It is difficult to see how England’s problems can be fixed. Players like Rooney, Lampard and Gerrard should not be constantly misplacing short passes and allowing the ball to cannon off their shins as they attempt to bring it down. Something other than tactics and personnel must at fault here. This morning’s press are indicating that the player’s could not deal with the pressure of playing in a World Cup. Fabio Capello said "We lost too many passes, it was not the same team that I know, the team I see when they train". Maybe the pressure has become debilitating for the England players, and this is not necessarily a bad thing. A goal can do wonders for relieving pressure, and beating Slovenia on Wednesday could see England finish top of Group C.

Friday, 11 June 2010

Why Spain probably won't win the World Cup

Spain are favourites with the bookies to lift the World Cup on the 11th July, and with the immensely talented squad that the European Champions have, who would argue? Well I would actually. Spain are capable of beating any team in the competition, and their success at Euro 2008 will have given them confidence in their own talent and in their ability to win a major tournament. However, Spain could very possibly have the hardest route to the final of any team in the competition. If things go to plan (which they almost certainly will not) Spain may have to beat Portugal, Italy, Argentina and Brazil one after another to become World Champions. I believe that this run of matches will prove too much, even for this great Spanish side.

It is often forgotten that in their masterful Euro 2008 triumph, Spain had to rely on winning a penalty shoot-out against the always resilient Italy in the quarter final. To win the World Cup in South Africa, Spain will have to make their way through a tough knockout draw, and penalties could quite conceivably crop up once again. They will have to find a way past world class teams who are likely to set up in rigid defensive formations, they may have to overcome dodgy goals, or poor refereeing decisions. World class players such as Ronaldo, Messi and Kaka will not go down without an almighty fight, Spain have got one hell of a job on their hands.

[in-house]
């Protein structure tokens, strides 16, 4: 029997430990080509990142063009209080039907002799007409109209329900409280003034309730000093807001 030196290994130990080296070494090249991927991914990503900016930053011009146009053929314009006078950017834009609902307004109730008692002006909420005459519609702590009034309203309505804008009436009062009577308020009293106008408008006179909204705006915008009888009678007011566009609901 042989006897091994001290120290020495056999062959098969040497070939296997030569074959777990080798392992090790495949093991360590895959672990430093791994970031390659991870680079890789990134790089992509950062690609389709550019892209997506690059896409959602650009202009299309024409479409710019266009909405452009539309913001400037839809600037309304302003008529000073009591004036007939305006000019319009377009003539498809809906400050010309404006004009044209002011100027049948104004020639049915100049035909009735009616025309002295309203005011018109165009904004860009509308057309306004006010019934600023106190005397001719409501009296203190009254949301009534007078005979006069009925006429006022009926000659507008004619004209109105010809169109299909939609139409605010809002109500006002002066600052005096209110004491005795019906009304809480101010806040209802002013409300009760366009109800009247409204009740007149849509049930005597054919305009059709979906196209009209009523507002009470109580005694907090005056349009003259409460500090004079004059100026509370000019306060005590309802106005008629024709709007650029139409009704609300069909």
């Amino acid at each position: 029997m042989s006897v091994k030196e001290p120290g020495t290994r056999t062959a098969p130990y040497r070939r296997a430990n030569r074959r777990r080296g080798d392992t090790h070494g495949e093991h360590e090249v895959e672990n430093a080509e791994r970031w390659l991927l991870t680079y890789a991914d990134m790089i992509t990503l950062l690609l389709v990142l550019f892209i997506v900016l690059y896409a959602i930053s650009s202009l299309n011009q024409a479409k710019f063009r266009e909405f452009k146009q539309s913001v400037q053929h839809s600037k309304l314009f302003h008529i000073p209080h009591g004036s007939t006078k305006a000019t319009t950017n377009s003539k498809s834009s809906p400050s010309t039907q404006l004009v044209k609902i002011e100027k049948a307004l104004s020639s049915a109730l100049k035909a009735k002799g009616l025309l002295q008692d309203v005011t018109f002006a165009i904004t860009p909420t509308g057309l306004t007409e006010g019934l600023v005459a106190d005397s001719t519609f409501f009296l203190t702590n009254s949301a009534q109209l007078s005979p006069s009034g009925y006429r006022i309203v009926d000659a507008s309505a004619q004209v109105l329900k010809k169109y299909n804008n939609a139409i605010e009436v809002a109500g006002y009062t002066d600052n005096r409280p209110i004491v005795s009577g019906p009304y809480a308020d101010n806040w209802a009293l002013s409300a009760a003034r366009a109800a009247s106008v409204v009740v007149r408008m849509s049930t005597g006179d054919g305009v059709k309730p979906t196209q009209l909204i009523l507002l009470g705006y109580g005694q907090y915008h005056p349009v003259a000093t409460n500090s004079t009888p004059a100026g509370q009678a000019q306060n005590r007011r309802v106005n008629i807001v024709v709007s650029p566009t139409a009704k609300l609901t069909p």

What I am trying to say is that for Spain to win the World Cup they could very well have to pass the sternest test any international side has ever faced. I have no doubts about the squad's quality or their ability to win, and they are rightly favourites for the competition, but football is a hard game, even for the best.

Wednesday, 9 June 2010

World Cup Preview

Keep checking your watches people, if we all stare at them hard enough, maybe we can make Friday come sooner. The World Cup begins on the 11th with the hosts South Africa taking on Mexico in Johannesburg.

The 2010 World Cup will involve all seven previous winners of the Trophy, and each of its 32 teams and 64 matches promises to be fascinating in their own ways. Italy are looking to equal Brazil's World Cup record of winning the competition 5 times, while this is Slovakia's first ever World Cup. At 22 years old, Lionel Messi is aiming to set the World Cup alight with dazzling skills, while Miroslav Klose who is 10 years older needs six more goals to pass Ronaldo and become the highest ever World Cup goalscorer. Every way you turn there is a record to be broken or a story to be told.

Of the 23 players that were short-listed for the 2009 FIFA World Player of the Year award, 19 will be on show at the World Cup in South Africa. While it is no surprise that 6 of these players belong to the Spain squad, England actually have the second highest amount of short-listed players with 4.

The groups themselves are also promising to be most interesting. Italy arguably have the easiest group, and the average FIFA World Ranking of the teams in Group F is 37, compared to 18 in Group D. In Group G the highest ranked team in the World, Brazil, are grouped with 3rd ranked Portugal and Ivory Coast who are ranked 27. Group A is probably the most balanced group of them all. Hosts South Africa should be boosted by their home advantage, and France, Uruguay and Mexico are ranked 9th, 16th and 17th respectively.

Everything is ready, lets hope for an unforgettable month.